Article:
Known officially as the Groton #6/River Road nest, this nest is carefully watched by Osprey Steward Mary Barravecchia, a Peace Sanctuary neighbor who volunteers to monitor breeding osprey on behalf of CT Audubon’s Osprey Nation. A couple of weeks ago, DPNC was called to the nest. Two of three healthy young had fledged, but the littlest one was tethered to the nest. Monitoring the nest with camera and telescope, Mary noticed the baby’s legs were wrapped in monofilament. It could flap its wings and hop around, but only within about a 6” diameter circle. Sometimes it seemed to disappear, burrowing down into the nest. Until the other siblings had flown, it was not obvious that anything was amiss, and he had been well fed and cared for since he was first visible on July 5.

On the day Mary called DPNC to intervene, we had to wait for heavy downpours to subside and for the tide to go out a bit so we could carry an extension ladder out to the nest pole. Volunteer Rick Ely, owner of the Mystic Cycle Center, climbed up to investigate and operate. With tiny scissors, he carefully extricated the bird from a grapefruit-sized wad of nylon line wrapped around its right leg and feet. Fortunately, wounds from the line were superficial and easily treated with antibiotic spray. During the entire operation, the parent and sibling birds watched and called from afar, with dad occasionally swooping in for a closer look.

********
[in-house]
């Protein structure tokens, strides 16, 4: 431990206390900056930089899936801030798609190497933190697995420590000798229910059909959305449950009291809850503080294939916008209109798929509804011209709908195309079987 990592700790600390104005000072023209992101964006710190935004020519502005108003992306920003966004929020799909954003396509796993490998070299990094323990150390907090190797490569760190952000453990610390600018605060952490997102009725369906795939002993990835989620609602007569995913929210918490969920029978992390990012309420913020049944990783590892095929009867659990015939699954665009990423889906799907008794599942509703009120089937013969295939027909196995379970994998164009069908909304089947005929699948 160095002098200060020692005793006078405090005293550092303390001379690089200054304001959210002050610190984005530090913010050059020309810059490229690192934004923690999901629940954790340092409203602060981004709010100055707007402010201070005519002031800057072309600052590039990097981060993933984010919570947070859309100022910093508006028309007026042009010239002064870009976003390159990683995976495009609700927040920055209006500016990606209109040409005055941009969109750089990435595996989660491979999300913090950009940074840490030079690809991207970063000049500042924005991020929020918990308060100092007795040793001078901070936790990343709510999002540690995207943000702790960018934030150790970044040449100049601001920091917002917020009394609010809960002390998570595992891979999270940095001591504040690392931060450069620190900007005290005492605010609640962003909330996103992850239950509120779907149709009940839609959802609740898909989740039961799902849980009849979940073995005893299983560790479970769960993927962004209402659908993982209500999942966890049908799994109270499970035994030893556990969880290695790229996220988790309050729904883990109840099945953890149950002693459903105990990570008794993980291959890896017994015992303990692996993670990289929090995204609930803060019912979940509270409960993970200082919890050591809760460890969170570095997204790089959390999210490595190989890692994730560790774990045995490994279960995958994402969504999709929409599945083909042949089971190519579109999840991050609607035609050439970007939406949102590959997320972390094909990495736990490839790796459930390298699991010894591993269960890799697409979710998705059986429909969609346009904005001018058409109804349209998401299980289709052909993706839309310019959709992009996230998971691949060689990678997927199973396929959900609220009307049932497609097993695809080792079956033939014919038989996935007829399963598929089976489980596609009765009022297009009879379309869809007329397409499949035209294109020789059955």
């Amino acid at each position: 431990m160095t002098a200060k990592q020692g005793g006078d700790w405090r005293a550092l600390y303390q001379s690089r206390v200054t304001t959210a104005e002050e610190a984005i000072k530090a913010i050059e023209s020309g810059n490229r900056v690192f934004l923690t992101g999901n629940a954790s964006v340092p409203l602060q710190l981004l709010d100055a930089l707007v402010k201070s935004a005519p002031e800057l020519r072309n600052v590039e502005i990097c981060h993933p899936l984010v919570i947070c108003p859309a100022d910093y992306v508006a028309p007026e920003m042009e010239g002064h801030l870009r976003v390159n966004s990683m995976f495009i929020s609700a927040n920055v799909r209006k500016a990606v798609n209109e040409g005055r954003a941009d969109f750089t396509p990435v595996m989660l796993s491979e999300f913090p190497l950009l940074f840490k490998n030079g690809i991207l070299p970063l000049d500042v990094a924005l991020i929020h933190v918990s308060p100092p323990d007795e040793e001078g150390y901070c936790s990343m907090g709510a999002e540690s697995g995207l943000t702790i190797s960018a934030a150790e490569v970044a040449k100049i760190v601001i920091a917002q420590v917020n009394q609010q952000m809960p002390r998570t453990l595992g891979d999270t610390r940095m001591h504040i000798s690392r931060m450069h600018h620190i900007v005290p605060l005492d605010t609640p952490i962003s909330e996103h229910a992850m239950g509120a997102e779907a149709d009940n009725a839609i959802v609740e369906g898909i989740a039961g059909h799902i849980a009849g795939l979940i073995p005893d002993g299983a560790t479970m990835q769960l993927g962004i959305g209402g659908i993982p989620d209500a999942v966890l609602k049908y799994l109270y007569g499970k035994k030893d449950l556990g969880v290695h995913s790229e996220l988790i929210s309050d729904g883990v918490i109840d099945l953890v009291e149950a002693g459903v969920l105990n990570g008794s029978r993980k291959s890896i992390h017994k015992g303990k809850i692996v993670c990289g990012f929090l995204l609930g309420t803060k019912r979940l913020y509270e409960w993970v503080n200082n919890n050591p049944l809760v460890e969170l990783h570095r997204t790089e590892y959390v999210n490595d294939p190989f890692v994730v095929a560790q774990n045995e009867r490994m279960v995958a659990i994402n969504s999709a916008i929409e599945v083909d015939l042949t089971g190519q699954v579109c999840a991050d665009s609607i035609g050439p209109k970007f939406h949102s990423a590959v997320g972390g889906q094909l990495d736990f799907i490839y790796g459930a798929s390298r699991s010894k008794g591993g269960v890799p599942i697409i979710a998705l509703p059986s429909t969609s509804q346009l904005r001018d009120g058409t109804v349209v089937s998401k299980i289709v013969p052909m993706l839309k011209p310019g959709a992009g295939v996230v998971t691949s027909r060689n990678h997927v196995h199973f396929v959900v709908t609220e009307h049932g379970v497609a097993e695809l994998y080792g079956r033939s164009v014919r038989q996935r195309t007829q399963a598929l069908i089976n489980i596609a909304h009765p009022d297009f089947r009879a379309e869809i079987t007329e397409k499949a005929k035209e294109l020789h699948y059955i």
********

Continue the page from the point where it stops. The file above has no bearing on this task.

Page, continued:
For the following days, Mary continued a careful watch and observed the littlest osprey flapping and moving about more, occasionally sitting a bit higher on the rim of the nest, and always crying loudly. The parents continued to bring him fish and he continued to grow stronger. In a few days, he was getting a bit of lift-off and after one week, he took flight! He now spends the days flying around with the family, practicing and honing his skills as a Fish Hawk along the Mystic River. Soon they, and all ospreys, will head south for the winter—many of the young will go only as far as Florida, and most adult birds will fly to South America. The young of 2018 will not return until 2021. The first year of life is the most challenging for osprey and all long-distance migrants. So far, this osprey has been lucky!

An Osprey’s legs are tangled in fishing line.
Rick Ely meets Osprey, eye to eye.
The osprey seems to cooperate with the rescue.